So how bad is it really?

The pulpo of immigrant detention has reached its tentacles into many pots. It’s not enough to just house immigrants, these correctional facilities are host to a number of other functions that have been sold for profit. Food production is contracted out, as well as phone service providers, who then pass the cost onto inmates in the form of usually exorbitant fees. And the vehicles used to transport all those workers to their new homes, well, you guessed it, that’s a separate company too. In a privatized prison system, where every service that is able to be passed off is sold, accountability is eliminated and finding a responsible party for when abuses occur is even more difficult.  And don’t count on the Gang of Eight to help things out with their immigration reform, because six of them have received funding from either private prison companies, or banks like Wells Fargo, who are heavily involved with the industry as well. This money spent on lobbying is going towards growing the profit margins of companies like GEO Group and CCA by continuing to lock up immigrants and protect corporations from public scrutiny and accountability.

Bringing them all back home

The Bracero Program, which began in 1942, was a work-exchange agreement that brought millions of people from Mexico to the United States to supply labor for agricultural production. It was initially implemented as a contract between the two countries to provide the US with the workers it needed to keep the nation running during the war. Before the program, the US and Mexico border was not a heavily populated region. In 1964, the end of the program meant displacement for large numbers of workers, who found themselves sent back to the borderlands with no opportunities. Many braceros had money taken from their paychecks during their employment, something done under the pretense that it would be deposited into a savings account to help workers relocate at the end of their tenure. It’s no big shock that these funds never materialized, and many of these people were unaware that the money was even being taken in the first place. To this day, braceros have been fighting in court to reclaim their lost wages.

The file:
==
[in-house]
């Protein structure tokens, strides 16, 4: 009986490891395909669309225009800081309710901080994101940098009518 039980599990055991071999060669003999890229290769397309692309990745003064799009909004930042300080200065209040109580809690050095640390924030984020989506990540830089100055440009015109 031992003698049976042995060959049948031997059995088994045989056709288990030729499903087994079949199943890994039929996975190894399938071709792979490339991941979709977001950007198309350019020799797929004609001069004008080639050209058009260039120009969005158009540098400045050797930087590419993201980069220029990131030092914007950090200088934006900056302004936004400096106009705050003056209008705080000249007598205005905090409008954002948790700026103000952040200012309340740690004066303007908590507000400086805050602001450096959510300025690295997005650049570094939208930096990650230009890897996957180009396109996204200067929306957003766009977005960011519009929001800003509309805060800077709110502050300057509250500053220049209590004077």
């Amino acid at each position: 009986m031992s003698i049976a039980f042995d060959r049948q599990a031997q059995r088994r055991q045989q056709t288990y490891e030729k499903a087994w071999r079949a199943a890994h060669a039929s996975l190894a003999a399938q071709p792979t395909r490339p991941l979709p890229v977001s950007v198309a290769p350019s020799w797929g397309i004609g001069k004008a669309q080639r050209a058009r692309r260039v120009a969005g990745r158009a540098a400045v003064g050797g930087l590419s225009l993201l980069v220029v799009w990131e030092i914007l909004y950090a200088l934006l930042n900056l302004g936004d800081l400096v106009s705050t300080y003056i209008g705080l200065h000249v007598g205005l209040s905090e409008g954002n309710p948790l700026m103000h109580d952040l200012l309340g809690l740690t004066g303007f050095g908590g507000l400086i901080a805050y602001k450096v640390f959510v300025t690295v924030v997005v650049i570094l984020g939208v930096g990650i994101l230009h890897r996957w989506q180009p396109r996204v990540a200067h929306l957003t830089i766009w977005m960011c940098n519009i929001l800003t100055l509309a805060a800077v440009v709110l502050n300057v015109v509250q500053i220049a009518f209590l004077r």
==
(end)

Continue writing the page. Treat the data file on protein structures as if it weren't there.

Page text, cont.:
In 1964, the Mexican government enacted the Border Industrialization Program in order to provide employment for the multitudes of workers who had been displaced because of the Bracero Program, which had ended that same year. Over the decades, the increase in population in this area has led to a rise of enforcement practices, encouraged by the private prison industry. The recently-proposed immigration reform bill has called for more border presence and heightened internal enforcement, which includes using unreliable identification systems and expanding the use of drone surveillance aircraft. By now it’s clear that US economic and labor practices are a large part of what causes migration. It’s even more apparent that we will not confront our own foreign and economic policies when addressing immigration, but instead will continue to focus our efforts on punishing people who come here due to conditions that we have been responsible for creating. In this system we will continue to promote locking up immigrants as a way to produce profit, under the guise that it’s keeping the country safe and promoting “legal” residency. All this does is allow the migration of people determined only by corporate needs, which is a fast track to the exploitation of the very workers who should be acknowledged and compensated for their contributions. Instead, we built a powerful industry which profits from the criminalization of the people we rely on and their labor that we abuse.